Back in TiB 204
I said that FTX Foundation’s Future Fund (FF) was the most exciting philanthropic initiative I’d seen for a long time. They’ve just published their first major update
and it’s worth a read, to see both what
they’re funding and how
they’re giving money away. Institutional innovation is (I think) rare in philanthropy (we talked about this in TiB 207
and on the TiB podcast with Nadia Asparouhova
) and it’s great to see people approach it rigorously and seriously.
Perhaps the most interesting experiment FF has been running is with “regranting
”. FF recruits regrantors with aligned values and great networks; allocates them a budget; and then with very high probability awards the grants they recommend. This seems to be working well, especially compared to FF’s more traditional “open call” for applications:
“[Regranting] is the model we’re currently most excited about. We think regrantors are making pretty reasonable grants [and] many of the grants are opportunities we wouldn’t otherwise have known about”
One way to think about regranting is that it’s a little like the venture capital “scout” model applied to philanthropy, whereas the open call is more like what Marc Andreessen calls the “bat signal” model in this conversation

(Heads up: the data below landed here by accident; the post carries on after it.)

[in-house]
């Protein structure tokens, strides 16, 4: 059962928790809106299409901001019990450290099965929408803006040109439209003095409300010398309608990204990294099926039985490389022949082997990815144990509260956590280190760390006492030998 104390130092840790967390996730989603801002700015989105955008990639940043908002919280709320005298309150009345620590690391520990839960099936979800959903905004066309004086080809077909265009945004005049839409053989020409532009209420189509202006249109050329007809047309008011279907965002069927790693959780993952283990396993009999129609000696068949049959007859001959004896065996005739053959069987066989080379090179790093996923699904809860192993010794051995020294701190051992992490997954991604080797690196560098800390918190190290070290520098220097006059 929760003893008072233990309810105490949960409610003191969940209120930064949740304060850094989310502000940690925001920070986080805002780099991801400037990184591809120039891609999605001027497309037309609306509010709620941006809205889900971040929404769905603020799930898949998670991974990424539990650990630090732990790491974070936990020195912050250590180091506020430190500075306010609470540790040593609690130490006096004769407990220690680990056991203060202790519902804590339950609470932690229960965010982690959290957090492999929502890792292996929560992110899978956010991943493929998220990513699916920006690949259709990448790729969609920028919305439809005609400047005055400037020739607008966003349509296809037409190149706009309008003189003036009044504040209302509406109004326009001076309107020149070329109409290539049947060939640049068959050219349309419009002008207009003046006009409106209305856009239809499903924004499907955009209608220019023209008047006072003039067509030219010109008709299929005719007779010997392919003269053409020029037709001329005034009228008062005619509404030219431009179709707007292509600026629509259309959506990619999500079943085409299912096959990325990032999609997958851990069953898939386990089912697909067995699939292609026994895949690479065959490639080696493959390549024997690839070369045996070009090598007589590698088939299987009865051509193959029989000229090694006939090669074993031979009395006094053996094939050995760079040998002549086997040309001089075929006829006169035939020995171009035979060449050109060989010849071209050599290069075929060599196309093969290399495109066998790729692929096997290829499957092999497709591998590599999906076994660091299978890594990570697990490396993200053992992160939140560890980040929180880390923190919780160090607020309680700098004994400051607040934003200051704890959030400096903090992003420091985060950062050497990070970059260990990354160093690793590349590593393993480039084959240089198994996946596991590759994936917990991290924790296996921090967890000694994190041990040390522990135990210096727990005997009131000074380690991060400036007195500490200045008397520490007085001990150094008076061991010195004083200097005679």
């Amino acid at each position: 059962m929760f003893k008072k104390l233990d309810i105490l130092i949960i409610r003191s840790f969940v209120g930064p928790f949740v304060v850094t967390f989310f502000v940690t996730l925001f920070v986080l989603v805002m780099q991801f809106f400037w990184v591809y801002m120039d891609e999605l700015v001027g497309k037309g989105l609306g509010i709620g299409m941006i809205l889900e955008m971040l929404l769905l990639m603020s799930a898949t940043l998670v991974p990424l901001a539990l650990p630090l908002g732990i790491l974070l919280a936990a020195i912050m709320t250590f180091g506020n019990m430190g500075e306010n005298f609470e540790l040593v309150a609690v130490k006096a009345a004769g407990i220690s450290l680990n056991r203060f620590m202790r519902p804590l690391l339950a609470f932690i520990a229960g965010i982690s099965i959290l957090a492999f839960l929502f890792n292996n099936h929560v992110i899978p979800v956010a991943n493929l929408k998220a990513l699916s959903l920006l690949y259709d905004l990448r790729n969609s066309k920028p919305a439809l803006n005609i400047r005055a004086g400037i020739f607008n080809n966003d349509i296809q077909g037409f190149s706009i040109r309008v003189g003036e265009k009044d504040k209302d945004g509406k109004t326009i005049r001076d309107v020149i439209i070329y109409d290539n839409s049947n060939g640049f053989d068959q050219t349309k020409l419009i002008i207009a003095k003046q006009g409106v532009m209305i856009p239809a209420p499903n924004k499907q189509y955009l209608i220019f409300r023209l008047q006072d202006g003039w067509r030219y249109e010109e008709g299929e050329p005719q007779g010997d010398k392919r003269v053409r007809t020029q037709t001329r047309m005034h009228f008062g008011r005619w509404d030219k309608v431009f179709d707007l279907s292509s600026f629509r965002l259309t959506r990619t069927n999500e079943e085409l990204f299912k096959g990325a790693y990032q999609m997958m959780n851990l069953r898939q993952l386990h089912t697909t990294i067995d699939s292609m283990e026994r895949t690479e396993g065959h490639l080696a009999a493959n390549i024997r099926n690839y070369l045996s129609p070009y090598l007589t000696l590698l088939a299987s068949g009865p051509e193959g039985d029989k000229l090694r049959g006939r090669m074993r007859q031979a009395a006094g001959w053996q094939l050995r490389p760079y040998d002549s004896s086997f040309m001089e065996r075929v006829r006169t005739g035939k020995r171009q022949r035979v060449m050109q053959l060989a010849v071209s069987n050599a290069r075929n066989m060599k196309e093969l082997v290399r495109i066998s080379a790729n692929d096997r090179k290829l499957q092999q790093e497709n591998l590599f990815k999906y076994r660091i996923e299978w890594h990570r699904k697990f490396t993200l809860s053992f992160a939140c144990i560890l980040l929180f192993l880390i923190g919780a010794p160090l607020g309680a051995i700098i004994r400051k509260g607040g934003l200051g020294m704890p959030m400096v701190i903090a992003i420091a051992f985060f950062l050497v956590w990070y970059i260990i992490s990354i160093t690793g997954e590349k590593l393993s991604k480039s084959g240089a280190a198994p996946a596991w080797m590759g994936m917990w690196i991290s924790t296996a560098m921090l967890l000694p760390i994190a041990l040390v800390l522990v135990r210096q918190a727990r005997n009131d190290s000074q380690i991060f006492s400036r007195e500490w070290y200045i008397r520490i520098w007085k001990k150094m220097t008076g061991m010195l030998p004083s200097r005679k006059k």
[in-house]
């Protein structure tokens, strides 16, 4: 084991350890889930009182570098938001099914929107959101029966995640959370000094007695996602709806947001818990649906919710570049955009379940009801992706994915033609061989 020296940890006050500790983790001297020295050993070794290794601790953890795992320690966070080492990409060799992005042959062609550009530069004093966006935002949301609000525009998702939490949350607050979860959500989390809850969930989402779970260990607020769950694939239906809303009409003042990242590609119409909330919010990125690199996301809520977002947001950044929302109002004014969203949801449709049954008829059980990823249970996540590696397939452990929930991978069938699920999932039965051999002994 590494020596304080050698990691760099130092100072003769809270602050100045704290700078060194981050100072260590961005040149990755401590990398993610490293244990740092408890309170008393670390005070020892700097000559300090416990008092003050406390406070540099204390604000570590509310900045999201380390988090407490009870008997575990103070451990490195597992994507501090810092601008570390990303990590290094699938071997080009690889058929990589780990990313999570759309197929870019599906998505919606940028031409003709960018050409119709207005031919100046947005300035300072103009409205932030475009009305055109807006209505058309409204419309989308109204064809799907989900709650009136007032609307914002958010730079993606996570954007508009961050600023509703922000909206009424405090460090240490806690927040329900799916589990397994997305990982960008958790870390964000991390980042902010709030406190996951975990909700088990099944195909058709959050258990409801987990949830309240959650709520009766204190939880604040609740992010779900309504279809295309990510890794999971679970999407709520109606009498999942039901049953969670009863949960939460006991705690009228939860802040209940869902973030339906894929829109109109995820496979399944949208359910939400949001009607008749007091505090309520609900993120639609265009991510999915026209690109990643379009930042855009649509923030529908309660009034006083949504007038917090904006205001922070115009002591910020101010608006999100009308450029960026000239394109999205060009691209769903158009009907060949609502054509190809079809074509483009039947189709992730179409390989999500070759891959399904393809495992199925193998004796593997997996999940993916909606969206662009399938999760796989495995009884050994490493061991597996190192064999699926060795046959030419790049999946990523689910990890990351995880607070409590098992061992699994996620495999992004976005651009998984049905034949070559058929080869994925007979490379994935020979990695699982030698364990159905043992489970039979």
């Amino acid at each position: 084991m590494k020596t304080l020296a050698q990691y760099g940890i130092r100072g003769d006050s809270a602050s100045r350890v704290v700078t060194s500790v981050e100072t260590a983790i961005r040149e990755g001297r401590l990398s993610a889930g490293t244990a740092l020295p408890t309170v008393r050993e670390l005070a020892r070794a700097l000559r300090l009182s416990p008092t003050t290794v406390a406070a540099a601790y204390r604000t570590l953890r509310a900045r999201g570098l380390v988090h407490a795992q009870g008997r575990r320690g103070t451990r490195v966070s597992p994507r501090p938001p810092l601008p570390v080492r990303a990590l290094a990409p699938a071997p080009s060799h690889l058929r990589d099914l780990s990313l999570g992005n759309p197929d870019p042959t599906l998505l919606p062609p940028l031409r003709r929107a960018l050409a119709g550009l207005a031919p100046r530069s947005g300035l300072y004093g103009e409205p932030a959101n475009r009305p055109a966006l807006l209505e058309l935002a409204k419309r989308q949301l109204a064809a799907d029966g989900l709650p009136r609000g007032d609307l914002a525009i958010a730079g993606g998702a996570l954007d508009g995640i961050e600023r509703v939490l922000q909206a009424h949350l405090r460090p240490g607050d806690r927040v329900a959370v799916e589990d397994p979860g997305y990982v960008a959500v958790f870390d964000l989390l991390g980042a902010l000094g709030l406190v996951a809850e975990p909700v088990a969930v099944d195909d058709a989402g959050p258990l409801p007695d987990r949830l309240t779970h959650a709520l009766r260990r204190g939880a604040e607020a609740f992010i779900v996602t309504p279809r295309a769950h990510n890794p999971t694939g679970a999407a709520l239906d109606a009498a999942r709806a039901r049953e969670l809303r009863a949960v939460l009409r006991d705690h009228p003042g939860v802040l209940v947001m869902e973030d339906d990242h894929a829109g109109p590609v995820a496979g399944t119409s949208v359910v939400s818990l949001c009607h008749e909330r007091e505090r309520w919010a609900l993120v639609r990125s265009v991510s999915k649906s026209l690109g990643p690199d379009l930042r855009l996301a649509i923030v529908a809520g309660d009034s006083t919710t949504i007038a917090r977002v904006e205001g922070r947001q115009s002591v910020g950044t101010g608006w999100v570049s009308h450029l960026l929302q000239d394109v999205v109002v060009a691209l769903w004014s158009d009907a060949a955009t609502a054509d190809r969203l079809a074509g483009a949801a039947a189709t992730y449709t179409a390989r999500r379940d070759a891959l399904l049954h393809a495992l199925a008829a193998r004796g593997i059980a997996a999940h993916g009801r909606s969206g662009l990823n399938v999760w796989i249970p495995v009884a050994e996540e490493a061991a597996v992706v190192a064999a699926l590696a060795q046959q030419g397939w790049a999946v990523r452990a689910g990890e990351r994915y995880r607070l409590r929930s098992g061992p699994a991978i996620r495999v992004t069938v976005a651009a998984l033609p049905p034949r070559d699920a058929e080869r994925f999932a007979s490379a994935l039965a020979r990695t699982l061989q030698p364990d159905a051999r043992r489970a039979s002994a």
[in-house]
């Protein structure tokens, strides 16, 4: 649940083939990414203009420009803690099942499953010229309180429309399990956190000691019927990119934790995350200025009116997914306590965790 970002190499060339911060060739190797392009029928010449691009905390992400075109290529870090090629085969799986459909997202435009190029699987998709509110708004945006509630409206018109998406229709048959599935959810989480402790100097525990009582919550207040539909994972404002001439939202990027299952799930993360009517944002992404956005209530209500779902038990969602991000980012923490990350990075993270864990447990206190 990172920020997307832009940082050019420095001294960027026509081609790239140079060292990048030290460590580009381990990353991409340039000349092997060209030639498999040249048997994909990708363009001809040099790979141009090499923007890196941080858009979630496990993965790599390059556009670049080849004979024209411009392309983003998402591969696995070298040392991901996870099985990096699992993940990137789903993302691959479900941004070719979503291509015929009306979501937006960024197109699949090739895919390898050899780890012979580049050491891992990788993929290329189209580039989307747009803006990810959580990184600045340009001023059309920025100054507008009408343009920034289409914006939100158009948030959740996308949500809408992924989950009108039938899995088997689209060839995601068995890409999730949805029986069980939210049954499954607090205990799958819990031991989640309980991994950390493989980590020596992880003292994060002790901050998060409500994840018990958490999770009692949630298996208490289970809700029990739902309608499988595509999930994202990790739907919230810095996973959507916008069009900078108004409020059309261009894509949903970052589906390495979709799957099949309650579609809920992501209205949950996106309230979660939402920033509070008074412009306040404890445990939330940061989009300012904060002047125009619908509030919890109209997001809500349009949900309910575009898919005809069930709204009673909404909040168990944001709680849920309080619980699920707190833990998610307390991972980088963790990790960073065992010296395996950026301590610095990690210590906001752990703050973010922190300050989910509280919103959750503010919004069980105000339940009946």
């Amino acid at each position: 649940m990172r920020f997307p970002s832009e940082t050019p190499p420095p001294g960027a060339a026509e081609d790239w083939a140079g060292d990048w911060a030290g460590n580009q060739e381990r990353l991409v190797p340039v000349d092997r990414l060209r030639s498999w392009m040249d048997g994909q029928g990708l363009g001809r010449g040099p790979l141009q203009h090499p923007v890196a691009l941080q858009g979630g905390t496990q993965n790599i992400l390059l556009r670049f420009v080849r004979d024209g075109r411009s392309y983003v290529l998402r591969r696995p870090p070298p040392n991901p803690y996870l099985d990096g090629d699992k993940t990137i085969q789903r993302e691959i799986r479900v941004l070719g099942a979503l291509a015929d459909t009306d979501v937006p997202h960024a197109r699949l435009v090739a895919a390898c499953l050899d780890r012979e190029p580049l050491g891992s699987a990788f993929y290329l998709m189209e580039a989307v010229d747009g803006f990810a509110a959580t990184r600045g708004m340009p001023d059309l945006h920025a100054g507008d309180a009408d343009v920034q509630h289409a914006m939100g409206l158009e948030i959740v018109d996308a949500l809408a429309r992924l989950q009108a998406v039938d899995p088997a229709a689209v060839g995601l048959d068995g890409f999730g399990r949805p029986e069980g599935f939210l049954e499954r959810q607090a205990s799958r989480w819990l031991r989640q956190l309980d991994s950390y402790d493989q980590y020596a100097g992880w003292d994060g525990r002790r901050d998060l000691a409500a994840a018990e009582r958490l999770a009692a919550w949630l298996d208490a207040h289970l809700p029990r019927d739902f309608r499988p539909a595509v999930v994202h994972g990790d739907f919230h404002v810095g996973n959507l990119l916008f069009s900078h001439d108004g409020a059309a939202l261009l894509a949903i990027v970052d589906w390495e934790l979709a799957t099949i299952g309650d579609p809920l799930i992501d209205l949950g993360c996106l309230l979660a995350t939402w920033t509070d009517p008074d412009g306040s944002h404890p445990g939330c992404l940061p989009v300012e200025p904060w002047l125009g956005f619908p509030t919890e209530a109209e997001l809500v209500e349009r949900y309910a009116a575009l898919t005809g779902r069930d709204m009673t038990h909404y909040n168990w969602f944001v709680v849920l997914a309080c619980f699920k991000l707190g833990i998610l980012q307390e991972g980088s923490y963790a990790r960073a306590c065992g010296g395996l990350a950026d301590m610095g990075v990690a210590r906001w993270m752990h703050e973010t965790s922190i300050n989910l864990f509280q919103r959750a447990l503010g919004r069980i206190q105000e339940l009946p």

(i.e. build a very distinctive brand that acts as a magnet to the right kind of people).
I would have said that FF did
have such a brand, so it’s interesting that regranting is working better, for now. In their book Talent
(and also on the TiB podcast
), Tyler Cowen and Daniel Gross suggest that scouting works best when the talents you’re trying to recruit may not be aware that they excel on the dimension that you care about - or even that an opportunity of this sort exists at all. There’s some evidence of this in the FF writeup (see the story of Braden Lynch in the report), though perhaps this will change as FF becomes more established. In any case, FF seems an unambiguously good thing for the world and I’m excited to see what comes next.